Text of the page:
Polaris Winner Buffy Sainte-Marie on Kanye, Joni Mitchell, Leonard Cohen
When you first started playing and making music in the Sixties, who were the artists that you were influenced or inspired by?
Certainly Leonard Cohen. He was not so much influencing me as giving me hope, seeing that level of poetry and lyric and humor in music. I think what Leonard and I had in common is that we were one-offs; we were mostly influenced by our own lives instead of each other. None of us were trendy. Other people that encouraged me … Miles Davis was really good to me, Harry Belafonte; Nina Simone was a fan, and she used to come see me and we’d encourage each other. I always loved Phil Ochs — he was an influence on me in just having the courage to be very, very clear about what you’re going to say.
The biggest shot in the arm I got in the music business was spending time in Nashville and meeting Norbert Putnam and the Area Code 615 band, who were not at all country musicians; they were just hot rockers from Muscle Shoals. I was such a loner; that’s kind of what shows through in my music. I learned to relax playing with them. When I hear young solo singers coming up, I would give them the same criticism that I eventually learned to give myself, that when it’s just you and one instrument sometimes you over-sing.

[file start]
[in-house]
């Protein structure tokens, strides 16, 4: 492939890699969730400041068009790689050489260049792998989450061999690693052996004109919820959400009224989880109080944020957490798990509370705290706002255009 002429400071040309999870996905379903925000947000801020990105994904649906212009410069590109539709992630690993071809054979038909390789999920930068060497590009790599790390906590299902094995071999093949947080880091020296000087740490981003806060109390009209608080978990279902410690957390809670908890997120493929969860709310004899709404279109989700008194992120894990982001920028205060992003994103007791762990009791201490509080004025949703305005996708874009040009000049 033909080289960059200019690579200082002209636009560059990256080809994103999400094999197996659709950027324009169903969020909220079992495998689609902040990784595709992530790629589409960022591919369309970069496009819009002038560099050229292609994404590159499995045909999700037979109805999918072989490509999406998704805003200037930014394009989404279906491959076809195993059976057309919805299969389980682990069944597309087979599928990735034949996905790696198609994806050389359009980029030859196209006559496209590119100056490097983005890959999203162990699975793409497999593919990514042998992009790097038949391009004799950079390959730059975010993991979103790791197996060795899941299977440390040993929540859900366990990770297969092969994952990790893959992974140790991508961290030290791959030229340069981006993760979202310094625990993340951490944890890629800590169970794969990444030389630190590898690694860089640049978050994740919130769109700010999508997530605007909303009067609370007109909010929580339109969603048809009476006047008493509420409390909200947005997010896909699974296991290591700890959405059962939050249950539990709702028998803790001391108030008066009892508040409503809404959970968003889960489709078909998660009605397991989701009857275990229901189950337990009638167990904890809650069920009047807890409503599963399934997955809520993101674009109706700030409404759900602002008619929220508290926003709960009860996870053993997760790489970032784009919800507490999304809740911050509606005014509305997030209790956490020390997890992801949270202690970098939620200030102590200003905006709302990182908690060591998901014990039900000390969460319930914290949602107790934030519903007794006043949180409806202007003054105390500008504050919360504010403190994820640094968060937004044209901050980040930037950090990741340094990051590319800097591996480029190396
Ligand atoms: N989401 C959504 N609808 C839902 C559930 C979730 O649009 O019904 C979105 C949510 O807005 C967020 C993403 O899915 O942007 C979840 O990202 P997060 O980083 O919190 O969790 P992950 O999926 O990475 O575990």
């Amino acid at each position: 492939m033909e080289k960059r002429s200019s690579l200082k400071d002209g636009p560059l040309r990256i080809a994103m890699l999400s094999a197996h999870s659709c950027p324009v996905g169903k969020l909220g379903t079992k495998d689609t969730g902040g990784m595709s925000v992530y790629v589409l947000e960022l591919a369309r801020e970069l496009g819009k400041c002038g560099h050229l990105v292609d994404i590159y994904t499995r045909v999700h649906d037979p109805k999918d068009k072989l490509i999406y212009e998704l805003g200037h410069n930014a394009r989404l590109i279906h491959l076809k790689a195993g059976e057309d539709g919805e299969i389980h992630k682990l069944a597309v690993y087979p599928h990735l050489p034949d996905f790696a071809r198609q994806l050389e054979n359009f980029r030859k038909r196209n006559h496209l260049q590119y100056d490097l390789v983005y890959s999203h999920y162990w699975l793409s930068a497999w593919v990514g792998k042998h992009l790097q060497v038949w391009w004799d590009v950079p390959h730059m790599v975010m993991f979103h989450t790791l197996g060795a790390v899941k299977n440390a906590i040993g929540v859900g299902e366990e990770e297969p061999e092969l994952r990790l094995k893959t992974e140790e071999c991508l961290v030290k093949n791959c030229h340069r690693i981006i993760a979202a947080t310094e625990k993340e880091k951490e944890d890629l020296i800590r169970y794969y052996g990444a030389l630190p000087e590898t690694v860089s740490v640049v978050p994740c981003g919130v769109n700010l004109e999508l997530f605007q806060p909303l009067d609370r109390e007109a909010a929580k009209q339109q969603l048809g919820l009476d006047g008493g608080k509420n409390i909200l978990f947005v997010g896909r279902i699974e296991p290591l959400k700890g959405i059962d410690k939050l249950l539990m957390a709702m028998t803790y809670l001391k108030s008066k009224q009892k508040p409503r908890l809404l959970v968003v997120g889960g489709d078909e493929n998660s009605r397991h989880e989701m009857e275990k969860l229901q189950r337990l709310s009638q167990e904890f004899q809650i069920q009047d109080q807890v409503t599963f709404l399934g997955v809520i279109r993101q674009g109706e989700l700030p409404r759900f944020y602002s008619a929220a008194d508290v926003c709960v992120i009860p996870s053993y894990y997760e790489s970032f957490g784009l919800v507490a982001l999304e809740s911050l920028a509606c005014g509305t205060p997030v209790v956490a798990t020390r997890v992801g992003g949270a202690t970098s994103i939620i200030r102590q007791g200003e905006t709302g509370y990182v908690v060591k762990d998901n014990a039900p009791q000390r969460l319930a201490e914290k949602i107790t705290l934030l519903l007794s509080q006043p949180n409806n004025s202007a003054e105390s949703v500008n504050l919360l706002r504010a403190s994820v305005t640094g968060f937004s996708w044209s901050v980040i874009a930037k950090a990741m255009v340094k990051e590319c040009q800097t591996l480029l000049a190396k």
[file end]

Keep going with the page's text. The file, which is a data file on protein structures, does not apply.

“I live on a farm in the middle of nowhere with a bunch of goats, so I tend not to hang out with a lot of celebrities or even hear about them.”
What was your relationship with Joni Mitchell like? I understand the two of you worked on music together.
No, never — Joni and I hardly knew each other. She had heard me at Mariposa [Folk Festival], and I think that’s one of the reasons she became a singer. She gave me a cassette tape that I carried around in my purse for a long time, and I played it for every record company that I came across. Nobody was interested until finally I played it for Elliot Roberts, who was a junior agent in the office where I had my agent, and he made a great career with Joni. We also spent some time together in Saskatoon [in 2005]; we were both there because the Queen was there and we were both playing.
Despite never really breaking into U.S. markets, you’ve managed to influence a generation of North American artists, including A Tribe Called Red and [2014 Polaris Prize winner] Tanya Tagaq. Tell me about how Kanye West ended up sampling your song “Lazarus.”
[Laughs] It’s not as if he called me up and said, “Hey, can we use your song?”
He recorded an entire album in Hawaii, and you didn’t get a chance to meet him?
A lot of people visit Hawaii, but I live on a farm in the middle of nowhere with a bunch of goats, so I tend not to hang out with a lot of celebrities or even hear about them. I lucked out on that one; I don’t know how he found it, but I’m glad he did.